Wednesday 2:55 AM
| 1945 (in Gush Etzion)
1949 (current location)|
Central European immigrants
8°C, Wind SE at 6 km/h, 100% Humidity
Masu'ot Yitzhak (Hebrew: מְשּׂוּאוֹת יִצְחָק, lit. Yitzhak's Beacons) is a moshav shitufi in southern Israel. Located near Ashkelon, it falls under the jurisdiction of Shafir Regional Council. The original kibbutz in Gush Etzion was destroyed and depopulated in the 1948 Arab–Israeli War, and a new settlement was established in 1949 in a different location. In 2015 it had a population of 705.
Masu'ot Yitzhak Wikipedia
Kibbutz Masu'ot Yitzhak was founded in 1945 in Gush Etzion, midway between Jerusalem and Hebron. The settlers were young pioneers from Hungary, Czechoslovakia, and Germany who arrived before World War II. The kibbutz was named for the chief rabbi of Palestine, Yitzhak HaLevi Herzog.
The settlers of Masu'ot Yitzhak rose to the challenge of living in the Judean Mountains, building homes and planting orchards. In 1948, Gush Etzion was captured by the Arab Legion. The residents of Kfar Etzion were massacred, and all other inhabitants of Gush Etzion, including the residents of Masu'ot Yitzhak, were captured and imprisoned in Jordan.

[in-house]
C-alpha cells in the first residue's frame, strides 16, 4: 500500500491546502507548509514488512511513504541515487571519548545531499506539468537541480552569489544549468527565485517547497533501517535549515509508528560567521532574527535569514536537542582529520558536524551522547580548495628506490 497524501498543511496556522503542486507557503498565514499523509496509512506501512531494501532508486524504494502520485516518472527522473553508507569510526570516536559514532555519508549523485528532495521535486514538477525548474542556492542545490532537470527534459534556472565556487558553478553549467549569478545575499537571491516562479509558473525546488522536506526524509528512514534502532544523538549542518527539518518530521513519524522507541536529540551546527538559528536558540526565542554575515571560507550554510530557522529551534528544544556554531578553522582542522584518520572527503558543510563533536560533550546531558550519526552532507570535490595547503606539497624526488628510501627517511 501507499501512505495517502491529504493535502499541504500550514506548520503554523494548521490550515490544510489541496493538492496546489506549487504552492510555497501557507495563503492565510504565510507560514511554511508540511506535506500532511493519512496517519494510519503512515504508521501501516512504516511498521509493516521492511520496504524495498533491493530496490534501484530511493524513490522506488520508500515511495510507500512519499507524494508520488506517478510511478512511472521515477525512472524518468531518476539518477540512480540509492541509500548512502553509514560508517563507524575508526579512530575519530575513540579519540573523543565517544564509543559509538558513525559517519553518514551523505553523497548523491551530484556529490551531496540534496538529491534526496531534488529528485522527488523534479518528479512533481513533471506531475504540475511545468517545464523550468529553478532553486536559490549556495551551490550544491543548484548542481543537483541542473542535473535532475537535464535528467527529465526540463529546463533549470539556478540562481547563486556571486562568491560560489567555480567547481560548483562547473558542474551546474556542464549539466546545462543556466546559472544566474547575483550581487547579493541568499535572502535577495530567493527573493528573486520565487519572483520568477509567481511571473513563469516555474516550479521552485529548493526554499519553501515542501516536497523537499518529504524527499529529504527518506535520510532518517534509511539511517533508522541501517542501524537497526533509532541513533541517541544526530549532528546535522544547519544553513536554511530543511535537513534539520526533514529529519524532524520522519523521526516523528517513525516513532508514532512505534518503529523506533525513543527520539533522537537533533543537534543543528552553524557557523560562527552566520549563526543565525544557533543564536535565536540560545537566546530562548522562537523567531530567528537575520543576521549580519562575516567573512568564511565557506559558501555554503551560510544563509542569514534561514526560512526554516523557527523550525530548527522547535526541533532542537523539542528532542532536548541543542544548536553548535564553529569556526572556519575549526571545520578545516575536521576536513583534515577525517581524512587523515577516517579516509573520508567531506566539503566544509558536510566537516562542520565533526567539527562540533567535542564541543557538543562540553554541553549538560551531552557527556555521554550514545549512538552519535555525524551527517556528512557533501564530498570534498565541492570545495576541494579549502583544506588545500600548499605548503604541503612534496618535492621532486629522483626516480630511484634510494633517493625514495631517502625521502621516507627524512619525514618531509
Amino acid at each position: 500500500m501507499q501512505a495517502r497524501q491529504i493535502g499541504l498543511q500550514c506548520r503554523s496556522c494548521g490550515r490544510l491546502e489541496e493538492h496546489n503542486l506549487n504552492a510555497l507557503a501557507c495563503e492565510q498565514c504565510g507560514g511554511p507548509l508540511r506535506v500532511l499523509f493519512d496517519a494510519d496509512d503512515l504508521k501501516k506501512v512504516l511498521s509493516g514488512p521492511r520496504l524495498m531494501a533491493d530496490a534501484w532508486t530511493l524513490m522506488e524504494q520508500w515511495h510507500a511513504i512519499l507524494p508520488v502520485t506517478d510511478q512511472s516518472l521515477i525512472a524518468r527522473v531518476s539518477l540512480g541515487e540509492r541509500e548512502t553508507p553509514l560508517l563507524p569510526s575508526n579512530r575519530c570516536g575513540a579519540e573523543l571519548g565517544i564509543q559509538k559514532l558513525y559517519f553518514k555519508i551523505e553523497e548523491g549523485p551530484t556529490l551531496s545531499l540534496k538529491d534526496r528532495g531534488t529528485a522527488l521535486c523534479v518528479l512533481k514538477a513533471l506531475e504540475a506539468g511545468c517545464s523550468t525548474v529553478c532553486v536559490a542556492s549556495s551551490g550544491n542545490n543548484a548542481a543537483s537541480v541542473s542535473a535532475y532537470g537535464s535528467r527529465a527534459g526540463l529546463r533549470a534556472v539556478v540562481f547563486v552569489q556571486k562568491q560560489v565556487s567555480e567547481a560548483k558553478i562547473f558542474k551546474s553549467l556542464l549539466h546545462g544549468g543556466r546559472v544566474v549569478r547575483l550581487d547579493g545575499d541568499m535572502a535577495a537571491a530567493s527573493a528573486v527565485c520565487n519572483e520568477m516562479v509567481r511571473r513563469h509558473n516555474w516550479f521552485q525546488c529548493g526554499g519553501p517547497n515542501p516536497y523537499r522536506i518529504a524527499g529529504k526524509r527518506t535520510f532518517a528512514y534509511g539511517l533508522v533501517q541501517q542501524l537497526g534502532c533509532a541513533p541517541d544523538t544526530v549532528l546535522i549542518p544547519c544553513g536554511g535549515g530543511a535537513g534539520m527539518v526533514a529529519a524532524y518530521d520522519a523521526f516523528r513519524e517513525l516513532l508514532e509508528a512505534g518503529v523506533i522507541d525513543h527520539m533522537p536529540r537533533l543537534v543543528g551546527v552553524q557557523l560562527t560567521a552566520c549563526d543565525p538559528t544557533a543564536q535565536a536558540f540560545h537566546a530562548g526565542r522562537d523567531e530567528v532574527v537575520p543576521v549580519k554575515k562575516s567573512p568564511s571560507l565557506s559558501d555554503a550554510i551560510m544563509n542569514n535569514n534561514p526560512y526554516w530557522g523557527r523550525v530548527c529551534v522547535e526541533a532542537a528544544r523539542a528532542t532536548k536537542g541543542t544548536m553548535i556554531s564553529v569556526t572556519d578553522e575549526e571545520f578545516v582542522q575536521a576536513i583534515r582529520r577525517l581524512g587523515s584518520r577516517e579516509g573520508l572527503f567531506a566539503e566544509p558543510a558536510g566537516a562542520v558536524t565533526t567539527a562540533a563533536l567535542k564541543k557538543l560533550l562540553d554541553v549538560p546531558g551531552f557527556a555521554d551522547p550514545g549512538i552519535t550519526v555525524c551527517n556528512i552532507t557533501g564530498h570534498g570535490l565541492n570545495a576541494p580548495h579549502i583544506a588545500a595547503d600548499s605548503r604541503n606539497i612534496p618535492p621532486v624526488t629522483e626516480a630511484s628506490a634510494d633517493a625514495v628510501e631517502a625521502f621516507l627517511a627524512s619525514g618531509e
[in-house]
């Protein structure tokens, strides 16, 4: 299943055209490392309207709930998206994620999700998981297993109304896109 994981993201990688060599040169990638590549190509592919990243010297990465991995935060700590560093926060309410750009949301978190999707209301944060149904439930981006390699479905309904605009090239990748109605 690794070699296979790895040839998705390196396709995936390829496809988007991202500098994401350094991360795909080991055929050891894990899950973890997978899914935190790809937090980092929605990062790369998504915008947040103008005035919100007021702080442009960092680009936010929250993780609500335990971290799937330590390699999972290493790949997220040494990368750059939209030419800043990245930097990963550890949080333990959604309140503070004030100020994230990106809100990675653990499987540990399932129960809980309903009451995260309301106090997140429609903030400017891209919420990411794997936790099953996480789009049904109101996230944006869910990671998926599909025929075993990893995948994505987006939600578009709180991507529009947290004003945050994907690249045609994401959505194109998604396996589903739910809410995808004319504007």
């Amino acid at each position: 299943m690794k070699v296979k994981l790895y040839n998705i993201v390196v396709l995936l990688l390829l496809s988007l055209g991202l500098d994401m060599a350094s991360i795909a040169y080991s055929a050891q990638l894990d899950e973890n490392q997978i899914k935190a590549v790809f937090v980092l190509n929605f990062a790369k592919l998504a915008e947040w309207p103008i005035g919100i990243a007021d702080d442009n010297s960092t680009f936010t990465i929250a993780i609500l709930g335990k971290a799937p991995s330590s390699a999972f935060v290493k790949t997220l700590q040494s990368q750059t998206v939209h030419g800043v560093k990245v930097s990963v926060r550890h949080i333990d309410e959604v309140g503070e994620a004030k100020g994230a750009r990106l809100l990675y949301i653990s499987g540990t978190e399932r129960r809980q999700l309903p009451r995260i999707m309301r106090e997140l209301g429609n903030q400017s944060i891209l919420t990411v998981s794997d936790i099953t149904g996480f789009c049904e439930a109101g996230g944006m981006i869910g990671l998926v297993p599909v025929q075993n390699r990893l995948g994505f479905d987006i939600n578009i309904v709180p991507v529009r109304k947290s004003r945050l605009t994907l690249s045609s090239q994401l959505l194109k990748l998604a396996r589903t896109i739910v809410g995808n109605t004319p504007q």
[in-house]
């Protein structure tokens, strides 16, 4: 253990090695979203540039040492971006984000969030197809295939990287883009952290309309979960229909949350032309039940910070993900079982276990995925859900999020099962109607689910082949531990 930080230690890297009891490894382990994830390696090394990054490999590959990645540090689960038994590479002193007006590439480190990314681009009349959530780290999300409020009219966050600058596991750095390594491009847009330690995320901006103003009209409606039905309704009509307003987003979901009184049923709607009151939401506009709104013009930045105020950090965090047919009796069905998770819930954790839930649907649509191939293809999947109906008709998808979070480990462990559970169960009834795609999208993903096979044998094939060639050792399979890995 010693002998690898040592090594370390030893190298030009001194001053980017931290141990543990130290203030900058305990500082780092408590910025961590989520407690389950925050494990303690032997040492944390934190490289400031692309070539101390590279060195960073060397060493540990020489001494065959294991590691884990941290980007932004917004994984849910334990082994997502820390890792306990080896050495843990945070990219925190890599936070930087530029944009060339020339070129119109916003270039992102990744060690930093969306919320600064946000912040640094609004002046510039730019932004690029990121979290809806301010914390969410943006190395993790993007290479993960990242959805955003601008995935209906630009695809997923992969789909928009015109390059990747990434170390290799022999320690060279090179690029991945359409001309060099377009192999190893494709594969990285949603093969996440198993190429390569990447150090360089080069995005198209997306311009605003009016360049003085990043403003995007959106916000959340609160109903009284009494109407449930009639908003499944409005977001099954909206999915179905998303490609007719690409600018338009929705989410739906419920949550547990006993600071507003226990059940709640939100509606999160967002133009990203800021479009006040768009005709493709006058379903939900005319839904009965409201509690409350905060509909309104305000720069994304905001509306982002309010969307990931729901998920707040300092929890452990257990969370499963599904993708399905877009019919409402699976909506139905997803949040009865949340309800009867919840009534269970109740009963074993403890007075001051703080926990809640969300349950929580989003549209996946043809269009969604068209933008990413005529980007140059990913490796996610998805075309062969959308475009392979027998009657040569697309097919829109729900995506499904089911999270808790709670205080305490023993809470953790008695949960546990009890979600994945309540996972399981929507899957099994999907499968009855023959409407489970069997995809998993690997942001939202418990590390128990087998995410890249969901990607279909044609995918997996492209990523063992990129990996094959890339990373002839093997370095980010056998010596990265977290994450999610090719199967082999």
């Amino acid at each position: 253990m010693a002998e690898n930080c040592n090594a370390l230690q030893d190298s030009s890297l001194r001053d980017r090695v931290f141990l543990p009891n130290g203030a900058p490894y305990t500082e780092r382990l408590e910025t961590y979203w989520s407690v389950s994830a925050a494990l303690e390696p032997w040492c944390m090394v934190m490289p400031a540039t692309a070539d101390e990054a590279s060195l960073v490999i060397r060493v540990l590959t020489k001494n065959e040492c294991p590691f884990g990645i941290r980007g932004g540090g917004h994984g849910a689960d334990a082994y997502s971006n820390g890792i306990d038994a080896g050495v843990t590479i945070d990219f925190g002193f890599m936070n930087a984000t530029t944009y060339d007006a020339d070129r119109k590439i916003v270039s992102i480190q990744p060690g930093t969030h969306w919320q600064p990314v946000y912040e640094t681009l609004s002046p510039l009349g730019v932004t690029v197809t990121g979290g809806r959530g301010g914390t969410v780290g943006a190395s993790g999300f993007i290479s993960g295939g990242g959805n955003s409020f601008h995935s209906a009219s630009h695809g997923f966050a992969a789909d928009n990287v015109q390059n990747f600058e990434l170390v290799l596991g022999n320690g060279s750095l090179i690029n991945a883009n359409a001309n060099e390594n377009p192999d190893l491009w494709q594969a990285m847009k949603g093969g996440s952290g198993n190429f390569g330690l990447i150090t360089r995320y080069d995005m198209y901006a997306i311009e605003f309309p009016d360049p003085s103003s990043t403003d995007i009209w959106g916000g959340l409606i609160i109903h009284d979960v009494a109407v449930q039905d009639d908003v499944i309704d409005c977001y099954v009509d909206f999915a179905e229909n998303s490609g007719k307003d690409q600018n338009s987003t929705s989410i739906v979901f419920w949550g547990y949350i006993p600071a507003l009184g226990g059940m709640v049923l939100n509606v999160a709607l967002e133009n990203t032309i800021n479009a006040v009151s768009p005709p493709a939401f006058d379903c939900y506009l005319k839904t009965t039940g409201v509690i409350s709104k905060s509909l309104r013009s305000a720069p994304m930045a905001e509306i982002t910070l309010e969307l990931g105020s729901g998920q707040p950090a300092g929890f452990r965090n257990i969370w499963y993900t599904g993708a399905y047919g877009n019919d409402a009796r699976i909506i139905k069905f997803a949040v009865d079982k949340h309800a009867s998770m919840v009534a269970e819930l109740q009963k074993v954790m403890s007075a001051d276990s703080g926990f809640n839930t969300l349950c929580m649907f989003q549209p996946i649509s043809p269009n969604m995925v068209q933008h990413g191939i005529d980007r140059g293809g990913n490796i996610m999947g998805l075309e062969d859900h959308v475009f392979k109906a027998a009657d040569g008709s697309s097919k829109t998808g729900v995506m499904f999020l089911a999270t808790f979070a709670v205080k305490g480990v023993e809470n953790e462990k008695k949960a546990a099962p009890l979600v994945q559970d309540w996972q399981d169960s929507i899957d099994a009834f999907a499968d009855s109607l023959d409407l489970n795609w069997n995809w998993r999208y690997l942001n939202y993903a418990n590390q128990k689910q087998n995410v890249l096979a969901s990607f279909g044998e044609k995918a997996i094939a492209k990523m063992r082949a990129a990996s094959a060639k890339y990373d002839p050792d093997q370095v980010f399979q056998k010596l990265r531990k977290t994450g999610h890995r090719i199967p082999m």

After their return from captivity in 1949, the Masu'ot Yitzhak pioneers established a new moshav of the same name near Shafir, a region inhabited by the Philistines in biblical times. The prophet Micah spoke about Shafir (Micah 1:11). Shafir had served as a base for the southern front of the Israeli army during the 1948 war. According to Walid Khalidi, it was established on the lands of the Arab village of al-Sawafir al-Gharbiyya.
Tzahali, a military preparatory program for religious girls, is based in Masu'ot Yitzhak.
The moshav economy is based on agriculture and industry. A reservoir was built 40 years ago to harness the winter flood waters of Nahal Lachish for farming. The water is used to irrigate 125 acres (0.51 km2) of avocado trees.